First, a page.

It is noteworthy that the universal scope of the fulfillment of the Great Commission was advanced as the Lord of the Harvest through the act of the Holy Spirit (God’s agent of Missions) commissioned Paul and Barnabas to take the gospel beyond Antioch to regions beyond (Acts 13:1-4). It was in this era of missions to the Gentiles that Paul came up with the various concepts and truths about missions which he stated in the various chapters of the Book of Acts and his epistles to the believers in the various regions, cities and provinces where he and his team members have gone to preach the gospel, covering the scope of his missionary journeys, the missionary activities, the outcomes/results of the missionary activities, and the fact that different generations, individuals, groups have assigned roles and varying contributions to make in accomplishing the Great Commission.
For example, Acts14: 21-28 (the summary of their first missionary journey), Luke recorded the places they covered after being sent forth from Antioch, the missionary activities they carried out, and what made them to conclude that they “had now completed the work” for which they “had been committed to the Grace of God” at the time of their commissioning at Church in Antioch (Acts 14:26).
The second example is the account of how the Holy Spirit intervened in the attempt by Paul and his team to continue preaching in the areas they had planted Churches in their first missionary journey, and through a dream directing them to places where they needed to begin another pioneer work (Acts 16:6-9).
A third example is shown in Acts 18:9-11 where Paul had thought that his ministry in Corinth had ended and was contemplating to leave that place and the Holy Spirit told him in a dream that his assignment there was not concluded which led to an extension of his ministry there for one and half years.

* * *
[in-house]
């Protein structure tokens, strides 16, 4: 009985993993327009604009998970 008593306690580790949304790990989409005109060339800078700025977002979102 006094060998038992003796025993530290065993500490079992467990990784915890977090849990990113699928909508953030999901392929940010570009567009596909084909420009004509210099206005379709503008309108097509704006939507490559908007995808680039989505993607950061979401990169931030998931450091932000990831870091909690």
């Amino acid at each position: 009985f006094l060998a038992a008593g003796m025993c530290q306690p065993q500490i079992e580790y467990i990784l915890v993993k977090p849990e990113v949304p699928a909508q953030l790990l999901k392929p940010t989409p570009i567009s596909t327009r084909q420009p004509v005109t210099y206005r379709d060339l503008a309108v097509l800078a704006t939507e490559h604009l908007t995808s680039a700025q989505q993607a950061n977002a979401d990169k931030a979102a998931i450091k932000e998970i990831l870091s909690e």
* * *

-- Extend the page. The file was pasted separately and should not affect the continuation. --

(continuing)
A fourth example is in Acts 23:11 where he was assured by the Lord that his arrest in Jerusalem and extradition to Rome was a means of extending the witness he bore for the gospel in Jerusalem to Rome, a mission he fulfilled as summarized in Acts 28:16-31.
At the fullness of time of his assignment, and the time of passing the baton to the successor (Timothy) Paul could testify thus: “But you, keep your head in all situations, endure hardship, do the work of an evangelist, discharge all the duties of your ministry. For I am already being poured out like a drink offering, and the time has come for my departure. I have fought the good fight, I have finished the race, I have kept the faith. Now there is in store for me the crown of righteousness, which the Lord, the righteous Judge, will award toto me on that day – and not only to me, but also to all who have longed for his appearance” (II Timothy 4:5-8 NIV)
From all that transpired as the Church in the various generations, ages, times, seasons and contexts highlighted above tried to understand and carry out the Great Commission, we can deduce that the scope of the Great Commission is not only in terms of the geographical space to be covered, but also in terms of specific groups to be targeted and diverse activities and roles to be played by different individual or groups of believers. It is also observed that the fulfilment of the Great Commission is trans-generational and time-bound. Therefore, the extent to which the individual, group or generation carried out their own specific assignment within the portion of the scope (whether geographical space, target or timing) determined whether they have fulfilled God’s purpose for them or not. Paul clearly understood and declared that while Peter and the earlier Apostles were called to minister to the Jews, he and his own team were called to minister to the Gentiles (Galatians 2:1-10). He also made it clear that the roles expected to be played in the execution of the Great Commission vary from one individual believer and generation to the other (I Corinthians 3:6-9). As the fulfillment of the Great Commission is described in terms of planting, growing, and harvesting, which occur at different seasons, environmental conditions, requiring different tools, appliances, and methods, we need to understand the season in which we are and to determine which task is before us and what tools we need to employ in carrying out the task in our own season. The Lord Jesus Christ made it clear in John 4:35-38, that this is a season of RIPE HARVEST, and that we are called to gather the harvest for which others before us have labored. It then behooves us to ensure that we look out where the ripe harvests are, and make use of the right ‘harvest’ tools with such sense of urgency about the danger of delayed or misplaced action.
Rev Reuben Ezemadu